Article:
Fight like a man, or die like a slave.
Two years ago, Brooklyn Marshall was a happily married London policeman and amateur boxer with a promising future. Then he accidentally killed a rioter whose powerful father had him convicted of murder. To ease the burden on the prison system, the state sold Brooklyn into slavery. Now he’s the “Mean Machine,” competing on the slave prizefighting circuit for the entertainment of freemen, and being rented out for sexual service to his wealthier fans.
When barrister Nathaniel Bishop purchases Brooklyn’s services for a night, Brooklyn braces himself for yet another round of humiliation and pain. But the pair form an unexpected bond that grows into something more. Brooklyn hesitates to call it love—such feelings can’t truly exist between freemen and slaves—but when Nathaniel reveals that he wants to get Brooklyn’s conviction overturned, Brooklyn dares to hope.
Until an accident in the ring sends Brooklyn on the run, jeopardizing everything he’s worked so hard for. With the law on his tail and Nathaniel in his corner, he must prepare for the most important fight of his life: the fight for his freedom.
About the Authors:
Rachel Haimowitz is an M/M erotic romance author and the Publisher of Riptide Publishing. She's also a sadist with a pesky conscience, shamelessly silly, and quite proudly pervish. Fortunately, all those things make writing a lot more fun for her . . . if not so much for her characters.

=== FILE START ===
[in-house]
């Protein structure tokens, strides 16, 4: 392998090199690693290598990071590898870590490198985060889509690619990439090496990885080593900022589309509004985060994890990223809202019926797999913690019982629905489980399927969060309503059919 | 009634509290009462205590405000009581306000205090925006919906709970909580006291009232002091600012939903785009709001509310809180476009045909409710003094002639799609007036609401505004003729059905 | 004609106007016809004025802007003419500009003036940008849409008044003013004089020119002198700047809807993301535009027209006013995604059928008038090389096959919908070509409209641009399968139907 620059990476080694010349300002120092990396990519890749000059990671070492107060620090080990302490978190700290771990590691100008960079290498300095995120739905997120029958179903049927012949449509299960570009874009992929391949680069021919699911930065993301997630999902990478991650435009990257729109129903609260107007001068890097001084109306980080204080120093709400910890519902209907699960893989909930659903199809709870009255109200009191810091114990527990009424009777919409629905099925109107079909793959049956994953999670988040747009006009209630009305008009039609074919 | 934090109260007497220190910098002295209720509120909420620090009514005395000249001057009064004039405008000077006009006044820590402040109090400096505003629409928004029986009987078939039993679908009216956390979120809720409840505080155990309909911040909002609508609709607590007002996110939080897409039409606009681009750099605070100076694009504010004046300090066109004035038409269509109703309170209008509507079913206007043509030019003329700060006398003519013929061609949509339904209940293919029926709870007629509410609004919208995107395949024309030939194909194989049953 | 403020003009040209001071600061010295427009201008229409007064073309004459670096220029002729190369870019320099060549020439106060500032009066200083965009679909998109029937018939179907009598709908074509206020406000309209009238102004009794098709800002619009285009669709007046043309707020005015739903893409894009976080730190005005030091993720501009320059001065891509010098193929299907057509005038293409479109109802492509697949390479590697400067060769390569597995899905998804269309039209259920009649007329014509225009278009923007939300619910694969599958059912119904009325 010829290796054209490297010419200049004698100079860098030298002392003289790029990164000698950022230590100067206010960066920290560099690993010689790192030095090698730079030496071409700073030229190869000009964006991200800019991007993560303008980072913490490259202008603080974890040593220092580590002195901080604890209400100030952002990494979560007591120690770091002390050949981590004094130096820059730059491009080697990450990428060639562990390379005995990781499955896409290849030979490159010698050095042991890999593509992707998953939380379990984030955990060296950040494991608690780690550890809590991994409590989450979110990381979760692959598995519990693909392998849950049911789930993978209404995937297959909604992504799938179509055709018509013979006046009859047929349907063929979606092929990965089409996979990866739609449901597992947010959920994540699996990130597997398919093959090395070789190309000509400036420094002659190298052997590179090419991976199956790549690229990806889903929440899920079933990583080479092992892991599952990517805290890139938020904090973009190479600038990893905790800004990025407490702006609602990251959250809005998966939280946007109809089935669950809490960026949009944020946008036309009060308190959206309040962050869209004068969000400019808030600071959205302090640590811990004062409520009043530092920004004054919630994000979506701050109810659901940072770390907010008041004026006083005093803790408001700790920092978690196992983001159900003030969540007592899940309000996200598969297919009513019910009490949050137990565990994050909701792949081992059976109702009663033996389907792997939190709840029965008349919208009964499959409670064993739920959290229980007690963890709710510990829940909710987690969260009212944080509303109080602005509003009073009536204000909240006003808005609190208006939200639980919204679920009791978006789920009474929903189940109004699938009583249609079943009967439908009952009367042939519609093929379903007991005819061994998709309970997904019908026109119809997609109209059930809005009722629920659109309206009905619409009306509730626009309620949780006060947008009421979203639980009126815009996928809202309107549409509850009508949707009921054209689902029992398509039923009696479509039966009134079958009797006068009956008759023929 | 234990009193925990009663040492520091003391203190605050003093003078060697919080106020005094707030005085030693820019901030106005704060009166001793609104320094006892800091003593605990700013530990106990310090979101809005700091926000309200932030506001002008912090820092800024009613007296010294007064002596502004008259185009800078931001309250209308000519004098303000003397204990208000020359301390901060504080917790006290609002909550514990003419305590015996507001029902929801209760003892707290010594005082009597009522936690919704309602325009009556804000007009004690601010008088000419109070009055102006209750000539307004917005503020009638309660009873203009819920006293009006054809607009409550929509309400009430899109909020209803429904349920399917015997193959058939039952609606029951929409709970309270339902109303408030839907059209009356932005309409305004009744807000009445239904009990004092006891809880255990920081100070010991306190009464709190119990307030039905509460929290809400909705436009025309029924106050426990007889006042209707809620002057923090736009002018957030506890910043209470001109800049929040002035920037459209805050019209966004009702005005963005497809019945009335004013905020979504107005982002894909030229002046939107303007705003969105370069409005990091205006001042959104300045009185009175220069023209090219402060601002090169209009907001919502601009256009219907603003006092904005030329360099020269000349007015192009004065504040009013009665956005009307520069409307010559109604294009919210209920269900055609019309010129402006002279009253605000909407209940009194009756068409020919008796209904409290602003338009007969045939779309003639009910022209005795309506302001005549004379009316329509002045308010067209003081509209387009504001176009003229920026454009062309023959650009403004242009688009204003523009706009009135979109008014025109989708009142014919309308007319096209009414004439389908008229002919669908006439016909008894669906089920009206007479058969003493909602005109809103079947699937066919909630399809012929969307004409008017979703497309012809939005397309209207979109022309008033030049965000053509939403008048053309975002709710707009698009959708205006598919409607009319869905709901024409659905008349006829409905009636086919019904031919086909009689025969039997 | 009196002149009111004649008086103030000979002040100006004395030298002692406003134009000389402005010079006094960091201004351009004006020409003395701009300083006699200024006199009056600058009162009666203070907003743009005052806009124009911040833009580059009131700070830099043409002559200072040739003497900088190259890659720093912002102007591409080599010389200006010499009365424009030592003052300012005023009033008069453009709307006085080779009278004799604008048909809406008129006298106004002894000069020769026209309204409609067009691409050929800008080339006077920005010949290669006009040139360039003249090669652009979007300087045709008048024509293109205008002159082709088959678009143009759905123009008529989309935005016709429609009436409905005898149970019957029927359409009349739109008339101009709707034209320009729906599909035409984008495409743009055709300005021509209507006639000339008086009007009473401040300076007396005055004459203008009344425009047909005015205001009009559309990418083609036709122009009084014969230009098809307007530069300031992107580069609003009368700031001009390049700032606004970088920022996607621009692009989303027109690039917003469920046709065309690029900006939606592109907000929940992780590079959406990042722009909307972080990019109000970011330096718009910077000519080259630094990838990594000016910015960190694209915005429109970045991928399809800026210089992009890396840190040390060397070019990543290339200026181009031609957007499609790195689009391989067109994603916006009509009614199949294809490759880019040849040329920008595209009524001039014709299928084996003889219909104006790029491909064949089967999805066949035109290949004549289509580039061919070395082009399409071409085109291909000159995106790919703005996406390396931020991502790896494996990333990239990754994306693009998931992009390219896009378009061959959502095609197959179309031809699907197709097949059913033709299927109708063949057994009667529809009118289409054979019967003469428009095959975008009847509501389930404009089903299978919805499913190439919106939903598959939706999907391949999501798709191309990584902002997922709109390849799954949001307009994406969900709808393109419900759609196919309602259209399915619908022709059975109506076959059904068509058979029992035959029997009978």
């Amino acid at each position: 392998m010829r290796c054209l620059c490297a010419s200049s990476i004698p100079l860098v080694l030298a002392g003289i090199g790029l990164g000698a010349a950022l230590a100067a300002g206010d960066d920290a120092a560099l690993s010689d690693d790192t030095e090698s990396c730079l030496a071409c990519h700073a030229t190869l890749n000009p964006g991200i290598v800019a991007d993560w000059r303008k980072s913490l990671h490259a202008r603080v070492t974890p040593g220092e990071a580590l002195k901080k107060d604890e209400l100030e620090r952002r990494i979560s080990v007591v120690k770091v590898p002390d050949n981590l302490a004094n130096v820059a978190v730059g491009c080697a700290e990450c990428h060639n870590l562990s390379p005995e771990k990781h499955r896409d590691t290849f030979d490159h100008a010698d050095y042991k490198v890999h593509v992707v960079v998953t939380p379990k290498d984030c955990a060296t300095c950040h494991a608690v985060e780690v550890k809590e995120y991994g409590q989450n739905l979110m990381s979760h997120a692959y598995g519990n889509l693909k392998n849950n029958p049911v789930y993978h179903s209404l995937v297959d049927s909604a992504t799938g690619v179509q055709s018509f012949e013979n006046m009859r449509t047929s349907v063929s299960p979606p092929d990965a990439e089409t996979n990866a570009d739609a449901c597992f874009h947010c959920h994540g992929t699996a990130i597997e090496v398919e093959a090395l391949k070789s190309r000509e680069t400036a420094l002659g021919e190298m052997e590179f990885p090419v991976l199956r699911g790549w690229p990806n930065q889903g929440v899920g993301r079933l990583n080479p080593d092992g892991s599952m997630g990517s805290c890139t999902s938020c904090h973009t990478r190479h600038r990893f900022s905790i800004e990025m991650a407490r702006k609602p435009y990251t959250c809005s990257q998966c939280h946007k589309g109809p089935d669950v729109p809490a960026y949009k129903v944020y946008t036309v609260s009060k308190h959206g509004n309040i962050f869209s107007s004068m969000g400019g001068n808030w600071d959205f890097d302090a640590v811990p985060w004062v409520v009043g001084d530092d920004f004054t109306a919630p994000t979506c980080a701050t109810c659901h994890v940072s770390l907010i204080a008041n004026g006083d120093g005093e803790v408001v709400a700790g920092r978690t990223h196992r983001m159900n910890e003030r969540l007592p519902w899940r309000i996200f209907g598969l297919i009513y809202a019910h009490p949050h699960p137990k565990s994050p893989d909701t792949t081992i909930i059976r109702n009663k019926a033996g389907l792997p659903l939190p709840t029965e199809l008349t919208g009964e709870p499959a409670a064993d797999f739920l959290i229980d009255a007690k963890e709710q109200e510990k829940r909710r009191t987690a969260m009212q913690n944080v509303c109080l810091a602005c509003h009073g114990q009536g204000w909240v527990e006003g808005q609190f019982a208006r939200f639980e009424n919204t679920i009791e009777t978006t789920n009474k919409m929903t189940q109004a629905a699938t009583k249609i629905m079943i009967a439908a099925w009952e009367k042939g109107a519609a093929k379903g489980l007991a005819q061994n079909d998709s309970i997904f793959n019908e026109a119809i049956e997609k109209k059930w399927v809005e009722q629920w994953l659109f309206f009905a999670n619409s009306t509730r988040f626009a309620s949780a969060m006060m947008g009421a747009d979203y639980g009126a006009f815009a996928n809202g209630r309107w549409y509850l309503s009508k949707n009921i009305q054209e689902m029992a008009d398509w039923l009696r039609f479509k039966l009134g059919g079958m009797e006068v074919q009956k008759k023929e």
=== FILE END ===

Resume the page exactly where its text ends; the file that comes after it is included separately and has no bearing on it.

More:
When she's not writing about hot guys getting it on (or just plain getting it; her characters rarely escape a story unscathed), she loves to read, hike, camp, sing, perform in community theater, and glue captions to cats. She also has a particular fondness for her very needy dog, her even needier cat, and shouting at kids to get off her lawn. You can connect with Rachel at: Website: rachelhaimowitz.com, Tumblr: rachelhaimowitz.tumblr.com, Twitter: @RachelHaimowitz, Goodreads: goodreads.com/metarachel, Email: email@example.com.
Aleksandr Voinov has been published for twenty years, both in print and ebook. He has ten years’ experience as a writing coach, book doctor, and writing teacher, and until recently worked as an editor in financial services.
After co-authoring the M/M military cult classic Special Forces, Aleksandr embarked on a quest to write gritty, edgy, sometimes literary M/M and gay fiction (much of which is romance/erotica)—the only way he can use his American Literature degree these days.
He’s been published with Heyne/Random House, Carina Press, Samhain Publishing, and others, and is an EPIC Awards winner and a Lambda Awards finalist. You can connect with Aleks at: Website: aleksandrvoinov.com, Blog: aleksandrvoinov.blogspot.com, Twitter:@aleksandrvoinov, Goodreads: goodreads.com/Vashtan.